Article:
The eHUB mission offers emergenCITY the very special opportunity to reactivate the award-winning solar decathlon house of TU Darmstadt from 2009 as a real laboratory and demonstrator. With its reconstruction, technical expansion and subsequent operation, we want to investigate central questions of crisis preparation for the scenario of a long-lasting, supra-regional blackout. Civil protection observes that large parts of the population are inadequately prepared for such an event, but damages would be immense. Therefore, the need to advance research in this area is urgent, also or especially in the interest of the common good.Download Mission Overview Contact Us
In eHUB, on the one hand, the idea is to test technical solutions that will enable the owners of photovoltaic systems to realise a self-sufficient emergency operation of their systems quickly in the event of a crisis. On the other hand, concepts are being developed to use buildings, such as the solar decathlon house, to meet the needs of all citizens. The house will be open to the public on a regular basis as a demonstrator, making research tangible. But it is not only citizens themselves who will benefit from the eHUB mission, but also our cities and municipalities, civil protection and the operators of critical infrastructures.
How can the population be prepared for a long-lasting, supra-regional power blackout and what measures are needed to reduce its effects?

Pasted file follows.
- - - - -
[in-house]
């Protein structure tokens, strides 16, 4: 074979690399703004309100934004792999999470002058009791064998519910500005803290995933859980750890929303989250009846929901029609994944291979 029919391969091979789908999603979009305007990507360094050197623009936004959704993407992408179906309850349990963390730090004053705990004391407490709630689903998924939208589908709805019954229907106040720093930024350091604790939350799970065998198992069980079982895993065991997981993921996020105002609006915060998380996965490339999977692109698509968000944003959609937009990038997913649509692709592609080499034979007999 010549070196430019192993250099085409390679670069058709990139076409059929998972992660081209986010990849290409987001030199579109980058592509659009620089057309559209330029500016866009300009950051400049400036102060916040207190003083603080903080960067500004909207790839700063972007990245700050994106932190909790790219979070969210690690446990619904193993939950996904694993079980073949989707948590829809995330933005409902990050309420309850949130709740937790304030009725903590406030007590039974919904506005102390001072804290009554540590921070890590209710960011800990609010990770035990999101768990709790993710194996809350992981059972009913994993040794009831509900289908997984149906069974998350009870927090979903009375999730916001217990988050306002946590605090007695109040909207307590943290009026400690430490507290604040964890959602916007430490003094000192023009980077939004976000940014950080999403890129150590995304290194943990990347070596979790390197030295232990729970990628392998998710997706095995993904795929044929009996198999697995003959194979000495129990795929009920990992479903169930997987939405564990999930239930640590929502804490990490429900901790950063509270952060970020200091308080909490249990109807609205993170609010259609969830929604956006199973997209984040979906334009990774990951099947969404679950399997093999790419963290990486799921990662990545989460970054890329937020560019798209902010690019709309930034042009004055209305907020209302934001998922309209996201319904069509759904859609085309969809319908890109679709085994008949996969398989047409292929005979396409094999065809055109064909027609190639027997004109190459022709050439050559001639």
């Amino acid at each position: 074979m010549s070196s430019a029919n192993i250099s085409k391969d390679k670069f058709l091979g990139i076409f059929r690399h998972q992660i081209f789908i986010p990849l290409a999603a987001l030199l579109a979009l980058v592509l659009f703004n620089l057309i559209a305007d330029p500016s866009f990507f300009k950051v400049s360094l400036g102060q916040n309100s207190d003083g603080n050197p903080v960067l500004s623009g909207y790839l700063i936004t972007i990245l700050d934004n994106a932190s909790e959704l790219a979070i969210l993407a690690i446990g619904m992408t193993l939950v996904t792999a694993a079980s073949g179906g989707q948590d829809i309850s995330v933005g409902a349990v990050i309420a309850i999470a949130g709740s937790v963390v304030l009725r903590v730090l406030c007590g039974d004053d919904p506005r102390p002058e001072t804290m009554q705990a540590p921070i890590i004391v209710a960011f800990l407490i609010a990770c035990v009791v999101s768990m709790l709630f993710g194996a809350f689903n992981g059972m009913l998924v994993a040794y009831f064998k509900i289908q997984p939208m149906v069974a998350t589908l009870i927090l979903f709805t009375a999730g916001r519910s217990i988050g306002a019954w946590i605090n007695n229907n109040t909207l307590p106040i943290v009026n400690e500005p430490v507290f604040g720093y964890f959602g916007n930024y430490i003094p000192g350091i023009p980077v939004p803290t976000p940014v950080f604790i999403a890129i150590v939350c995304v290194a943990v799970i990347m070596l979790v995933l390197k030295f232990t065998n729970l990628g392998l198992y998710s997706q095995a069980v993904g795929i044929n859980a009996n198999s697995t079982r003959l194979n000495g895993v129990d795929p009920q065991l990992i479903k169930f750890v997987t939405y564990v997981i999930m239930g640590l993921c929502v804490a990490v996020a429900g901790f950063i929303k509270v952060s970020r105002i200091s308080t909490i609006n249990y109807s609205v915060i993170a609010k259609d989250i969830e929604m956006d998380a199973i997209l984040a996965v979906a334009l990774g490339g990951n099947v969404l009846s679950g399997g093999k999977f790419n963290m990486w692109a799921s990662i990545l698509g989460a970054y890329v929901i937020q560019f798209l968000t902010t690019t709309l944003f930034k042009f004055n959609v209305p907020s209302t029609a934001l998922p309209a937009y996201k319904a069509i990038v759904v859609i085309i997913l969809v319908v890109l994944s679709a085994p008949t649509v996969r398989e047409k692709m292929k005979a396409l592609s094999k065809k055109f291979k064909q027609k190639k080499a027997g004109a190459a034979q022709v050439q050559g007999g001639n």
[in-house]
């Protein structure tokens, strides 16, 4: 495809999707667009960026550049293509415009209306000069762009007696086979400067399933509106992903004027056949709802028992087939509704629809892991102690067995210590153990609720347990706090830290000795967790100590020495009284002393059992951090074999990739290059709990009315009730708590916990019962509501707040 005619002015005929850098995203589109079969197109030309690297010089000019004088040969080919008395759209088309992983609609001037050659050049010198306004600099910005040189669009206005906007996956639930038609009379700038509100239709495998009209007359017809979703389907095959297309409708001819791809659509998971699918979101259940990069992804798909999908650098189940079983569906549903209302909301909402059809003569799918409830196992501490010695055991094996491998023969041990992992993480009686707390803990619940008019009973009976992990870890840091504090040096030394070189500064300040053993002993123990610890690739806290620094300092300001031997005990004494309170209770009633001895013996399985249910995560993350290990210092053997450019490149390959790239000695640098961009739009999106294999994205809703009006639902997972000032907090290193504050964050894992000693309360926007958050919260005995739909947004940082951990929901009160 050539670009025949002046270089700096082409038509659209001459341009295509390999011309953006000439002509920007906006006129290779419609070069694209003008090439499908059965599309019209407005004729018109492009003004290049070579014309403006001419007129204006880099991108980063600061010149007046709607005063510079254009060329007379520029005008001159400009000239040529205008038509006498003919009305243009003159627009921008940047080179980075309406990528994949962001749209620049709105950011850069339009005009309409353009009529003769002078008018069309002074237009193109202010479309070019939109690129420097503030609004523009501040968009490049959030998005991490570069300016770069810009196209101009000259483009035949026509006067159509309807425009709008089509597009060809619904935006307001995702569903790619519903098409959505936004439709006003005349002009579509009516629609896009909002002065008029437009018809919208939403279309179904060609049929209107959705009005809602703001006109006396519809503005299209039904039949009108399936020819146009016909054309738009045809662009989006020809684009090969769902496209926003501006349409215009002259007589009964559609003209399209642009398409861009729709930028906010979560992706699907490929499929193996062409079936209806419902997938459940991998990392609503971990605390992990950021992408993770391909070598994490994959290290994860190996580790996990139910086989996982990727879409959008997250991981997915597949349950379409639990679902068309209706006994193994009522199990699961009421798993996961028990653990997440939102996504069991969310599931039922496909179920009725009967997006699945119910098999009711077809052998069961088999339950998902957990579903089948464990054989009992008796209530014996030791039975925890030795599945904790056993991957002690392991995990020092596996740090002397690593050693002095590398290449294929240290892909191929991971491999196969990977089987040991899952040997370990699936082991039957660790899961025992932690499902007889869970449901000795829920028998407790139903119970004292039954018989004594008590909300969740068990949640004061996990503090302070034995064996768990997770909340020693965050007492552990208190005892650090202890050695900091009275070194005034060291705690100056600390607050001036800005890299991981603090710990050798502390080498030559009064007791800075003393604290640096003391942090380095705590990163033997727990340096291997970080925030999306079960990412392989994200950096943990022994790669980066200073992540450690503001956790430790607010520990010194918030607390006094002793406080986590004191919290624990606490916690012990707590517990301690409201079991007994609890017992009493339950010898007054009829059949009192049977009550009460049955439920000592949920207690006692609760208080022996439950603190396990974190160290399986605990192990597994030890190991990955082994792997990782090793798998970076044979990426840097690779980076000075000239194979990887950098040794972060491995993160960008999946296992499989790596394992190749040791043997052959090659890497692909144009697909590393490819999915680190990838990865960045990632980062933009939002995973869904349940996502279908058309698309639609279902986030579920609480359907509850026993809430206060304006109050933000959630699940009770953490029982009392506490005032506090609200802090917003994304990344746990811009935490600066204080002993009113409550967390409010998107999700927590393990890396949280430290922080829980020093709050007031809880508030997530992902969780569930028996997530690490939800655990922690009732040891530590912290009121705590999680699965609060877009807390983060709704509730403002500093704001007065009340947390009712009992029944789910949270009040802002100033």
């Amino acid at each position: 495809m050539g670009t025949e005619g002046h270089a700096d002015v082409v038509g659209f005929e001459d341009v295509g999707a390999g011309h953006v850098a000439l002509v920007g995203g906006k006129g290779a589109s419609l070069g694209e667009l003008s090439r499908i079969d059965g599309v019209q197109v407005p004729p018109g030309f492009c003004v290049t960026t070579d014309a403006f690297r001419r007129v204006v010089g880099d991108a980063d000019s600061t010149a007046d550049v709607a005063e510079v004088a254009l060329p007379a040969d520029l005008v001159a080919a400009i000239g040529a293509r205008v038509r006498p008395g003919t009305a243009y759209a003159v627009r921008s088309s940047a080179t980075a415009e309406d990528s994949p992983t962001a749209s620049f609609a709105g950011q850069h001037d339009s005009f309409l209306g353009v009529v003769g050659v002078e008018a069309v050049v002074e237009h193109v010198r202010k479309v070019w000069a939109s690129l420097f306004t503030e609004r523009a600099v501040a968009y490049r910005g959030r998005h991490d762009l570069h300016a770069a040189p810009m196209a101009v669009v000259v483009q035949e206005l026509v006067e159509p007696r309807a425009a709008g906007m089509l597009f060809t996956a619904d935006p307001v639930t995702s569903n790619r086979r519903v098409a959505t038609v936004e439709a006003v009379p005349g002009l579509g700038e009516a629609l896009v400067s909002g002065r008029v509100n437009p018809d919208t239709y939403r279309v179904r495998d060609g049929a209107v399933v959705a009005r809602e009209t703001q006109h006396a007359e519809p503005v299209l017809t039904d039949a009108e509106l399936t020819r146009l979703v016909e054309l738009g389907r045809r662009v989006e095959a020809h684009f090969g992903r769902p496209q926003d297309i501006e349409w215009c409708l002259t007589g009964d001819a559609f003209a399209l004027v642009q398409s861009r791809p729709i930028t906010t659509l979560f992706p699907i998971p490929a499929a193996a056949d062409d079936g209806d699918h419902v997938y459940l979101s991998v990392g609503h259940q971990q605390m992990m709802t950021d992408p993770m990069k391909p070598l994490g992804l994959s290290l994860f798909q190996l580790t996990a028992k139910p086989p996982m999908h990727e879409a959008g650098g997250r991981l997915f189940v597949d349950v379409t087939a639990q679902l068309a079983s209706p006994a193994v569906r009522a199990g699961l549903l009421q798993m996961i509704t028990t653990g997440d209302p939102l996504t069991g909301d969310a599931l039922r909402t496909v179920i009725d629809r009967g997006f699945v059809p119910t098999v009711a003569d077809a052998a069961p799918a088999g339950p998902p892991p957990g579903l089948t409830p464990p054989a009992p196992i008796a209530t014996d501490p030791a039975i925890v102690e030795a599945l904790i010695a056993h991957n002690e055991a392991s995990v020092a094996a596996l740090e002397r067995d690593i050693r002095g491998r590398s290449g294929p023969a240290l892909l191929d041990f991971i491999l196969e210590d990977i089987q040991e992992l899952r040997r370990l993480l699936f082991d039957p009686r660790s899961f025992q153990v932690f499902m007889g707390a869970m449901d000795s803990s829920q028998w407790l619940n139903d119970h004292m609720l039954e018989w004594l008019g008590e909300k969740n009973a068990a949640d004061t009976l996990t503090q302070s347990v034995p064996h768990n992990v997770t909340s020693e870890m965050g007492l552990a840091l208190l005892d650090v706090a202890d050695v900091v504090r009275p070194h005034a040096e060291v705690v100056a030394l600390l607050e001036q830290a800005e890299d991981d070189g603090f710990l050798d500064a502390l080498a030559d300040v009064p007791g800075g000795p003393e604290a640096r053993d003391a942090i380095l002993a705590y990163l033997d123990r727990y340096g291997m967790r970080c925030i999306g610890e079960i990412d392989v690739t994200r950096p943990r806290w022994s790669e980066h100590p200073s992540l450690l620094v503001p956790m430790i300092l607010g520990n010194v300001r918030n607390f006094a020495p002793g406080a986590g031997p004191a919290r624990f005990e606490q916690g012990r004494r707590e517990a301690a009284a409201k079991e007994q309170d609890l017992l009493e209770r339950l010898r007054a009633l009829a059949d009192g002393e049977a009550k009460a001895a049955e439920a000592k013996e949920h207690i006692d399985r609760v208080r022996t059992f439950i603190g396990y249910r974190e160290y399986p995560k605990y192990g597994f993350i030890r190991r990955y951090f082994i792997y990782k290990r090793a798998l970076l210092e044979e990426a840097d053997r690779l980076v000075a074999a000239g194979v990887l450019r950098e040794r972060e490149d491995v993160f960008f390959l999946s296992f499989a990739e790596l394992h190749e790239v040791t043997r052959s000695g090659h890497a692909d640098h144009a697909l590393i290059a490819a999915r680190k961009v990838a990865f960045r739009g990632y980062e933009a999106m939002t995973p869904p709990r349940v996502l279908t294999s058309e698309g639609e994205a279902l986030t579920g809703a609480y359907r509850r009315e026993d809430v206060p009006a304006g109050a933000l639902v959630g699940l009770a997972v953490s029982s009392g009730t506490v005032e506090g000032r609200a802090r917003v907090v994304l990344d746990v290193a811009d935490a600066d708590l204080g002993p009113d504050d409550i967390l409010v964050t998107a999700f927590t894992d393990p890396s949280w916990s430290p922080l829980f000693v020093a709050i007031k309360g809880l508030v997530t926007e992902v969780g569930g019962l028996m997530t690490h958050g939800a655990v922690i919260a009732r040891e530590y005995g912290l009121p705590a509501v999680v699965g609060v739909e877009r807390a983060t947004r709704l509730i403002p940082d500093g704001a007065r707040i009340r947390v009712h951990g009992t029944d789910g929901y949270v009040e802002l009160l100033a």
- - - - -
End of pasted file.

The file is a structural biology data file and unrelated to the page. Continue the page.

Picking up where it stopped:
Program Areas in the Mission
City and Society (SG)
In addition to looking at the individual house, the interconnection with the neighbourhood and district is also being investigated. The focus lies on researching the framework conditions that prepare the eHUB and its residents to be willing and technically enabled to provide energy yields to neighbouring buildings or the local hospital, for example, during a crisis. This question touches on technical aspects, legal framework conditions and, of course, we want to find out whether the population is at all willing to participate in a 'sharing of crisis'.
Team: Jan-Philipp Stroscher Joachim Schulze Alice Engel (geb. Knauf) Anna Stöckl Annette Rudolph-Cleff Michèle Knodt
One research focus lies on the equipment and operation of a Command Centre, which will be set up in the eHUB. Within the framework of the mission, novel interaction concepts for innovative technologies, such as a virtual reality setup and a large touch screen, are to be tested. One of the key questions is how all incoming data can be filtered for relevant information that can be processed and used for crisis management as quickly as possible. This also includes the operation of UAVs (Unpiloted Aerial Vehicle) and UGVs (Unmanned Ground Vehicle), which contribute to reconnaissance with information in the form of aerial photographs, videos, etc.
The researchers will explore the technical possibilities offered by eHUB or this building standard to keep emergency communication systems ready. The aim is to adapt the functionality of existing devices, for example from the smart home sector, to suit the situation e.g. by several houses in the PlusEnergy standard maintaining communication and sharing information with each other. In addition, smart home displays can be used, for example, for the Modular Warning System (MoWaS), or externally mounted digital display panels can serve as a public information source.
Team: Frank Hessel Matthias Hollick
Cyber-Physical Systems (CPS)
The stand alone operation of the house separately from the regular power grid by supplying it self-sufficient with its own power is one goal of the mission. In this context, information and communication technologies can be used to add on the smart-home hardware and the associated applications, with which the house is already equipped, to create a 'smart' energy management system for the scenario of a crisis. The aim is to explore how ICT can help the residents to use the limited energy contingents in the most efficient, autac and long-lasting way.